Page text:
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Won't Be Long And They Will Be Gone
From a Military Doctor
I am a doctor specializing in Emergency Medicine in
the Emergency Departments of the only two military
Level One-trauma centers. They are both in San
Antonio, TX and they care for civilian Emergencies as
well as military personnel. San Antonio has the
largest military retiree population in the world
living here, because of the location of these two
large military medical centers. As a military doctor
in training in my specialty, I work long hours and the
pay is less than glamorous.
One tends to become jaded by the long hours, lack of
sleep, food, family contact and the endless parade of
human suffering passing before you. The arrival of
another ambulance does not mean more pay, only more
Most often, it is a victim from a motor vehicle crash.
Often it is a person of dubious character who has
been shot or stabbed. With our large military retiree
population, it is often a nursing home patient.
Even with my enlisted service and minimal combat
experience in Panama, prior to medical school, I have
caught myself groaning when the ambulance brought in
yet another sick, elderly person from one of the local
retirement centers that cater to military retirees. I
had not stopped to think of what citizens of this age
I saw "Saving Private Ryan." I was touched deeply. Not
so much by the carnage in the first 30 minutes, but by
the sacrifices of so many. I was touched most by the
scene of the elderly survivor at the grave side, asking
his wife if he'd been a good man. I realized that I
had seen these same men and women coming through my
Emergency Dept. and had not realized what magnificent
sacrifices they had made. The things they did for me
and everyone else that has lived on this planet since
the end of that conflict are priceless.
Situation permitting, I now try to ask my patients
about their experiences. They would never bring up the
subject without the inquiry. I have been privileged to
an amazing array of experiences, recounted in the
brief minutes allowed in an Emergency Dept. encounter.
These experiences have revealed the incredible
individuals I have had the honor of serving in a
medical capacity, many on their last admission to the
There was a frail, elderly woman who reassured my
young enlisted medic, trying to start an IV line in
her arm. She remained calm and poised, despite her
illness and the multiple needle-sticks into her
fragile veins. She was what we call a "hard stick." As
the medic made another attempt, I noticed a number
tattooed across her forearm. I touched it with one
finger and looked into her eyes. She simply said
Auschwitz." Many of later generations would have
loudly and openly berated the young medic in his many
attempts. How different was the response from this
person who'd seen unspeakable suffering.
Also, there was this long retired Colonel, who as a
young officer had parachuted from his burning plane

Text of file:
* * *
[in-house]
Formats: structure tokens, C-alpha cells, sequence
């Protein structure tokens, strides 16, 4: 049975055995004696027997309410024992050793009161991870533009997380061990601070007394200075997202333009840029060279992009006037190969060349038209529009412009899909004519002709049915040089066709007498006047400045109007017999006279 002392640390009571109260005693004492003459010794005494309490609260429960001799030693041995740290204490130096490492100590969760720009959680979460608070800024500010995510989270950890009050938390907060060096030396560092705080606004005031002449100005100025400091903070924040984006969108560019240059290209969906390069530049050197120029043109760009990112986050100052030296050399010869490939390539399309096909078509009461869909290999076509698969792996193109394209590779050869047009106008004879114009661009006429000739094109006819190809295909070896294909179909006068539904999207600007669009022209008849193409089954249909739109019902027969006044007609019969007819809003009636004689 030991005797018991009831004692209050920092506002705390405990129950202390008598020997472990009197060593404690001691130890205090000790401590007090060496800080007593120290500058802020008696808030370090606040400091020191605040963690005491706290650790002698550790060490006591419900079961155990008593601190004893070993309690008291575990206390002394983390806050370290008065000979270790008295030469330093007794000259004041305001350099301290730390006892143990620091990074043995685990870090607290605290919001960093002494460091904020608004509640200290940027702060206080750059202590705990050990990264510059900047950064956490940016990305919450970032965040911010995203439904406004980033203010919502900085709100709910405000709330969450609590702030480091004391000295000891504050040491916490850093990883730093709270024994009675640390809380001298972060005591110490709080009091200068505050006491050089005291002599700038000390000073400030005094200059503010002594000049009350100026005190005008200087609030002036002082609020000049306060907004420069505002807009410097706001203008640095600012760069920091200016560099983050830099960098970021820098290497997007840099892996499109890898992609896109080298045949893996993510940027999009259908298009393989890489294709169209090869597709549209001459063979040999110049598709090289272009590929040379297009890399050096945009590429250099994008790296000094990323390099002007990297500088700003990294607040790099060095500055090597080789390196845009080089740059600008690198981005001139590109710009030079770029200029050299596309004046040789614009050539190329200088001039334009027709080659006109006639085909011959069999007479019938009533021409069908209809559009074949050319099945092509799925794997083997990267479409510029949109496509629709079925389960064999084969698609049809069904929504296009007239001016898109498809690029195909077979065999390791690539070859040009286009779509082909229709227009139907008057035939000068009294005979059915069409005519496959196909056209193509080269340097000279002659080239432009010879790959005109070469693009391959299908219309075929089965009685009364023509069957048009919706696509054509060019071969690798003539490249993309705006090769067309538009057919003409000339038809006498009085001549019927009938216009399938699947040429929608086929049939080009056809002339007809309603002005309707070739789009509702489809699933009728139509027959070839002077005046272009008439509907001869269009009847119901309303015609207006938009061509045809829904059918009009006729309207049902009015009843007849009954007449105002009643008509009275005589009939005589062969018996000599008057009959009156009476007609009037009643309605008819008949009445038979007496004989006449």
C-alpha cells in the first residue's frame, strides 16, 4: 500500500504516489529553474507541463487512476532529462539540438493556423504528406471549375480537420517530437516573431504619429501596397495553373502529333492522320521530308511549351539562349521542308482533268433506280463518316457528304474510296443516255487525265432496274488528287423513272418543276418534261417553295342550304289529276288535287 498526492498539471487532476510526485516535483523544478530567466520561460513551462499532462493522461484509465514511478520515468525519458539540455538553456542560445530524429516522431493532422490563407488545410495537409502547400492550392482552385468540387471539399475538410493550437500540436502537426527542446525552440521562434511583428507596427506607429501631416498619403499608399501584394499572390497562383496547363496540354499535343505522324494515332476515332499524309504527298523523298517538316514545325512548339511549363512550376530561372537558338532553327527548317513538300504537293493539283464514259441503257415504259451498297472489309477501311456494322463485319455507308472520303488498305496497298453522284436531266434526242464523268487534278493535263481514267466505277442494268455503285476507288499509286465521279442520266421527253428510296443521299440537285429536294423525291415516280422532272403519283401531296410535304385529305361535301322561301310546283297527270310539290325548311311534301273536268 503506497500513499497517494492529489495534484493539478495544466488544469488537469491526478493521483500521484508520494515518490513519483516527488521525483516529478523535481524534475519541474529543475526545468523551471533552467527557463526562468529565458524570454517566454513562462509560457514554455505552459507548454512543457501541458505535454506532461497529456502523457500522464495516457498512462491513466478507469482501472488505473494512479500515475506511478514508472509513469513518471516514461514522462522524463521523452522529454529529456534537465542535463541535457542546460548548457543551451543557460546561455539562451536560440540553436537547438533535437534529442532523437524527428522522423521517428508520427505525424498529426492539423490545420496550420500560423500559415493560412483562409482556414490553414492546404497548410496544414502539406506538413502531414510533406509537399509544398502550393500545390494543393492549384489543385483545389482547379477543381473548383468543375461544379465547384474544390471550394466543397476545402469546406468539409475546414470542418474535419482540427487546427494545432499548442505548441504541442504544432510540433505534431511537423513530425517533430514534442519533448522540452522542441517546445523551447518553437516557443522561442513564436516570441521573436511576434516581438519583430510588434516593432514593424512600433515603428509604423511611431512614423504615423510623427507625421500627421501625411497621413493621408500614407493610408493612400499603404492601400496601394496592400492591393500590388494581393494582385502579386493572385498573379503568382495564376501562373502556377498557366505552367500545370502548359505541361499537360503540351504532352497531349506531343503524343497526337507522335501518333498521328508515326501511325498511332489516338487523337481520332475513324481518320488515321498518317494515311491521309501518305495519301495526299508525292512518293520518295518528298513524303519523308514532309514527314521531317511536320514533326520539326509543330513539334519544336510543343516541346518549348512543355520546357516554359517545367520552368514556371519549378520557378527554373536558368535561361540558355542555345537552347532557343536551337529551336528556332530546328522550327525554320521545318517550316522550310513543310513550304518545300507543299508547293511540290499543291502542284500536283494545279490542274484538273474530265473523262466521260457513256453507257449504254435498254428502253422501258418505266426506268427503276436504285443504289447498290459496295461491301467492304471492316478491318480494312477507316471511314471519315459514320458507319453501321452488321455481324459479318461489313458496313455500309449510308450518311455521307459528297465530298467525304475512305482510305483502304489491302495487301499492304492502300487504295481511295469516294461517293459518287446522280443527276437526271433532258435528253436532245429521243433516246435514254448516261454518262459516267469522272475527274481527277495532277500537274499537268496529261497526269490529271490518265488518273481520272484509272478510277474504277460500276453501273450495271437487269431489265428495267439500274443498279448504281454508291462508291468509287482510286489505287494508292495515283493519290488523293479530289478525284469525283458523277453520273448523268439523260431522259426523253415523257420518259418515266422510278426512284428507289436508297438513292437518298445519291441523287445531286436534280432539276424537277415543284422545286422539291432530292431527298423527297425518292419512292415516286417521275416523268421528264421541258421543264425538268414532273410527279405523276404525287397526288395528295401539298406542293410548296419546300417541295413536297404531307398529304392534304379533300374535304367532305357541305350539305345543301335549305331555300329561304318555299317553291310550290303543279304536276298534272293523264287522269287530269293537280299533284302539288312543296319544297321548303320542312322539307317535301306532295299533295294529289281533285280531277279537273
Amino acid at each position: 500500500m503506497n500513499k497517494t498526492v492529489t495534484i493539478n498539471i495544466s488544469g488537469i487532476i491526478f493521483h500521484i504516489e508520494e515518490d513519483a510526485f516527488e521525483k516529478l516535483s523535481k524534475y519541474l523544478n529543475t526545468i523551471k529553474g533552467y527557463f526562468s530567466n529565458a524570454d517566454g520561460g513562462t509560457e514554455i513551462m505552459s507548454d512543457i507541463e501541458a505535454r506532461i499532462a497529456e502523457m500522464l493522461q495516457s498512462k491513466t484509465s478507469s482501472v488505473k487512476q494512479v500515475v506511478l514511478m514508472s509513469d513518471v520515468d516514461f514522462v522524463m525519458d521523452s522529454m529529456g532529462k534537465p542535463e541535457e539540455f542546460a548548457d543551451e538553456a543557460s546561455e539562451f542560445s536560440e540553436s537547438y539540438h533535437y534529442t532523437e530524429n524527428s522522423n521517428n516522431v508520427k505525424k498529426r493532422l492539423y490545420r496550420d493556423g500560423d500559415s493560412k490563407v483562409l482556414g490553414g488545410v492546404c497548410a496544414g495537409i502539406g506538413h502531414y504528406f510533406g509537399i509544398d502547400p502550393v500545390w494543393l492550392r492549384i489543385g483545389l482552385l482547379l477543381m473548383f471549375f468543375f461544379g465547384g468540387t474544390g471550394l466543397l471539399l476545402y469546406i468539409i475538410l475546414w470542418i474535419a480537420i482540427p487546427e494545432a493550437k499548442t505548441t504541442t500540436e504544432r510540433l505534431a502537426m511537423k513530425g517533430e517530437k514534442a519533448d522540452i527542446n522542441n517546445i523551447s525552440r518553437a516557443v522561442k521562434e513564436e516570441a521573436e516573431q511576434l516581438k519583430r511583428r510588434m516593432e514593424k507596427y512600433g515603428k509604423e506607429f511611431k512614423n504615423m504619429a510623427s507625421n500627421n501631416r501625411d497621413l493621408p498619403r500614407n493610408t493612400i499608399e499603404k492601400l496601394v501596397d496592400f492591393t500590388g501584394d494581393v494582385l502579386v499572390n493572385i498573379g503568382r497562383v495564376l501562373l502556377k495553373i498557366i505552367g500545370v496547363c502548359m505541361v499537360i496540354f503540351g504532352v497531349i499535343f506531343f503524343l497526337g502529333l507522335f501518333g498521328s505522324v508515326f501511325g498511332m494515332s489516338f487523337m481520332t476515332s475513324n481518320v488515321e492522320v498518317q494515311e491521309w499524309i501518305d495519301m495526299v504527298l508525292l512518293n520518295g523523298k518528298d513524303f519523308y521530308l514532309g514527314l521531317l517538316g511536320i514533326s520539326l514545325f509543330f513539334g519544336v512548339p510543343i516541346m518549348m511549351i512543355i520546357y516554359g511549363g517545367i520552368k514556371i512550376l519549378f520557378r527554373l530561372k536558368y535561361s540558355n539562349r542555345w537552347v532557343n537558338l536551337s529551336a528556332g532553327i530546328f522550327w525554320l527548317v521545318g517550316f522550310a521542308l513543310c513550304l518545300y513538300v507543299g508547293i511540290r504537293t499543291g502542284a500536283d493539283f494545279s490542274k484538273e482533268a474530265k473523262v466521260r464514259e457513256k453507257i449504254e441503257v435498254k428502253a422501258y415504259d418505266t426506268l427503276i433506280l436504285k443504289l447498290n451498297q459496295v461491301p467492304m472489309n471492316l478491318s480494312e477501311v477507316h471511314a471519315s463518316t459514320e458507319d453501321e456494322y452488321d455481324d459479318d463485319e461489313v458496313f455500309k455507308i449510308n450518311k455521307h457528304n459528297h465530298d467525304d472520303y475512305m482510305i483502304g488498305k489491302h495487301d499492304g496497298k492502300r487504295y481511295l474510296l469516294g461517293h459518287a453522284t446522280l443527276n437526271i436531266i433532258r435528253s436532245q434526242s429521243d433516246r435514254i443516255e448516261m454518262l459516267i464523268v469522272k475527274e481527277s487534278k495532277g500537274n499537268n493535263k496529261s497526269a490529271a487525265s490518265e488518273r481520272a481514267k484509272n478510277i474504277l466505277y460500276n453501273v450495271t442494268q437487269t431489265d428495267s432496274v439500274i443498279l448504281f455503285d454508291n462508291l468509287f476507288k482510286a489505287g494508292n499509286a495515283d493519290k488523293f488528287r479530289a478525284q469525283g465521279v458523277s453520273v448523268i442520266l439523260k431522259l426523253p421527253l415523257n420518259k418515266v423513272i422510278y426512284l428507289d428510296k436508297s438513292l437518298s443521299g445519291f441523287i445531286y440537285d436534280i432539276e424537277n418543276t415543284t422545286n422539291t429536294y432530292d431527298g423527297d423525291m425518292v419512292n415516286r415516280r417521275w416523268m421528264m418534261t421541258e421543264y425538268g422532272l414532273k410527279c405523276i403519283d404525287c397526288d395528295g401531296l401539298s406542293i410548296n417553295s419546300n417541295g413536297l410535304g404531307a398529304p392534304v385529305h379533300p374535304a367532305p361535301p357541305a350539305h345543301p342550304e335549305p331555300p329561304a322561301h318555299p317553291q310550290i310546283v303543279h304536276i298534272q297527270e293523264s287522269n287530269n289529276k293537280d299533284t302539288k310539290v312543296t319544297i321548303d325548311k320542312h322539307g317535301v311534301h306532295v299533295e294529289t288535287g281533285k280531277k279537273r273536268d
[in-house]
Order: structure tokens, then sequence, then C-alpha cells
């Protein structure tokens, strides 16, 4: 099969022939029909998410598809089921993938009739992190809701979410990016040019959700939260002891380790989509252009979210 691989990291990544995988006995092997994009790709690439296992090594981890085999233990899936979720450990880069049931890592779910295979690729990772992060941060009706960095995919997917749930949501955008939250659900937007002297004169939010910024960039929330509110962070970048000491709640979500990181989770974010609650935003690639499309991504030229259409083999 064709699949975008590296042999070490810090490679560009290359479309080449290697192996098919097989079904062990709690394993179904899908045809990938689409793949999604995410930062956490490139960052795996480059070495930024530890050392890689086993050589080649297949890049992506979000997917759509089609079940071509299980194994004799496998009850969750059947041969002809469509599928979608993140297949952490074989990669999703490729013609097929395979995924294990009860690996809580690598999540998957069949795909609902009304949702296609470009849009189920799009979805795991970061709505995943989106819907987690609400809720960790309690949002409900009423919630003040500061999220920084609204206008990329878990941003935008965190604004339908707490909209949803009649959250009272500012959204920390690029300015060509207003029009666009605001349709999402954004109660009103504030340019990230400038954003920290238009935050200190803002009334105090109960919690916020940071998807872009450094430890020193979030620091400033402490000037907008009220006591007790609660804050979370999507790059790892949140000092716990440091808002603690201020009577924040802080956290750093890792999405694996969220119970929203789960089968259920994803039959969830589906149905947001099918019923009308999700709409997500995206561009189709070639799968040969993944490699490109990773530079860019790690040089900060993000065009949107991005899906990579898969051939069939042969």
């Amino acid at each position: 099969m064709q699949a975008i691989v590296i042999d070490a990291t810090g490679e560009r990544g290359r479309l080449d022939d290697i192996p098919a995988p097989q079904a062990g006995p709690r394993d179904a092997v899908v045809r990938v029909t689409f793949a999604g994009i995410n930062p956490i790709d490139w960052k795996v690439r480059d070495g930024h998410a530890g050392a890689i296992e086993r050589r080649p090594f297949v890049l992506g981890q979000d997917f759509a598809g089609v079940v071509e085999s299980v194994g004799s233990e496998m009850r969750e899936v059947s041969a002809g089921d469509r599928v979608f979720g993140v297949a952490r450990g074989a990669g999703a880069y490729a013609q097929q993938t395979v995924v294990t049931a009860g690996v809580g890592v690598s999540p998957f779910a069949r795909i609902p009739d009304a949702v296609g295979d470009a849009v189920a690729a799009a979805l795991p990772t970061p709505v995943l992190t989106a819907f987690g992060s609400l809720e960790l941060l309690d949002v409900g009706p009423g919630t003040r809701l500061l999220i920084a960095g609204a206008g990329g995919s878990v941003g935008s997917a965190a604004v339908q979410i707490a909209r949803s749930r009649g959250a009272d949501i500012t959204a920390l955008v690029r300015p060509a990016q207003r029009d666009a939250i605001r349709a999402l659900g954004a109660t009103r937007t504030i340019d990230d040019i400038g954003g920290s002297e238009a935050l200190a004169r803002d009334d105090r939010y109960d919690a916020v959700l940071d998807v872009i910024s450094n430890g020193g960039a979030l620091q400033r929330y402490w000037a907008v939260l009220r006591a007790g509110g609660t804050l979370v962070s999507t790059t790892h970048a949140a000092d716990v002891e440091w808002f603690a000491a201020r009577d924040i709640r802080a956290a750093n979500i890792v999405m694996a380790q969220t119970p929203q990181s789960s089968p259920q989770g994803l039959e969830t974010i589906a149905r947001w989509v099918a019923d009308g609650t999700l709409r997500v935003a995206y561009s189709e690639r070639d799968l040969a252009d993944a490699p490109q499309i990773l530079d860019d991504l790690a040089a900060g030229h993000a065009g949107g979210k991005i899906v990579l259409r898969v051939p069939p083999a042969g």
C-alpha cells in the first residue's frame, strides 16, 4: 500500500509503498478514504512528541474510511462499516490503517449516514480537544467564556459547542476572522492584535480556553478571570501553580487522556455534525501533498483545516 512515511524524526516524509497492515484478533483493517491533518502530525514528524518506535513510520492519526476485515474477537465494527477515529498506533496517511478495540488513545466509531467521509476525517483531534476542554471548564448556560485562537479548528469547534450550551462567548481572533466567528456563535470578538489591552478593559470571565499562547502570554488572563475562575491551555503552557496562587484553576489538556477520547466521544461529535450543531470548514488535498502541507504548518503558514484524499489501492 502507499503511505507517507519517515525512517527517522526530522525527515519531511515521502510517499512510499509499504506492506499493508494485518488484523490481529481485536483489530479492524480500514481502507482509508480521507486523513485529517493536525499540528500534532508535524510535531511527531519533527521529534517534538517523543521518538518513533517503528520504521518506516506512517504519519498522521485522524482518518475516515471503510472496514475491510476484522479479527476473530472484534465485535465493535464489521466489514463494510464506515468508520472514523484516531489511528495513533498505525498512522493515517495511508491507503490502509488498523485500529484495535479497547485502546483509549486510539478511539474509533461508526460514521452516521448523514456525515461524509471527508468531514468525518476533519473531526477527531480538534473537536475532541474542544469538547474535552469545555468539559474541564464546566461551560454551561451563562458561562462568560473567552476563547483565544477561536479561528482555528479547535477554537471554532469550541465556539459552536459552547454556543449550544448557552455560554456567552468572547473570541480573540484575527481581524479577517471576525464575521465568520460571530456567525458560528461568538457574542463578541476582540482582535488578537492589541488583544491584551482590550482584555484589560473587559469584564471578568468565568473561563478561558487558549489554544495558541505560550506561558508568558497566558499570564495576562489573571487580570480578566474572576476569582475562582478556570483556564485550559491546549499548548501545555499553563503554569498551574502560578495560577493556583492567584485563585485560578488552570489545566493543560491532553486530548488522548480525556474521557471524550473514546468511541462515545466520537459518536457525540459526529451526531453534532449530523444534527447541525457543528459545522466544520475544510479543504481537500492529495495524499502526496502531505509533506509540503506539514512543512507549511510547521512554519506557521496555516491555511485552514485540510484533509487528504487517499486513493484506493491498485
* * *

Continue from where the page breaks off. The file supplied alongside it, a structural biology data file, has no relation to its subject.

over a Pacific Island held by the Japanese Now an
octogenarian, his head cut in a fall at home where he
lived alone. His CT scan and suturing had been delayed
until after midnight by the usual parade of high
priority ambulance patients. Still spry for his age,
he asked to use the phone to call a taxi, to take him
home, then he realized his ambulance had brought him
without his wallet.
He asked if he could use the phone to make a long
distance call to his daughter who lived 7 miles away.
With great pride we told him that he could not, as
he'd done enough for his country and the least we
could do was get him a taxi home, even if we had to
pay for it ourselves. My only regret was that my
shift wouldn't end for several hours, and I couldn't
drive him myself.
I was there the night MSgt. Roy Benavidez came
through the Emergency Dept. for the last time. He was
very sick. I was not the doctor taking care of him,
but I walked to his bedside and took his hand. I said
nothing. He was so sick, he didn't know I was there.
I'd read his Congressional Medal of Honor citation and
wanted to shake his hand. He died a few days later.
The gentleman who served with Merrill's Marauders, the
survivor of the Bataan Death March, the survivor of
Omaha Beach, the
101 year old World War I veteran, the former POW held
in frozen North Korea, the former Special Forces medic
- now with non-operable liver cancer, the former Viet
Nam Corps Commander. I remember these citizens.
I may still groan when yet another ambulance comes in,
but now I am much more aware of what an honor it is to
serve these particular men and women.
I have seen a Congress who would turn their back on
these individuals who've sacrificed so much to protect
our liberty. I see later generations that seem to be
totally engrossed in abusing these same liberties, won
with such sacrifice.
It has become my personal endeavor, to make the nurses
and young enlisted medics aware of these amazing
individuals when I encounter them in our Emergency
Dept. Their response to these particular citizens has
made Me think that perhaps all is not lost in the next
My experiences have solidified my belief that we are
losing an incredible generation, and this nation knows
not what it is losing. Our uncaring government and
ungrateful civilian populace should all take note. We
should all remember that we must "Earn this."
Written By CPT. Stephen R. Ellison, M.D.
Posted on 6/29 8:23 PM | IP: Logged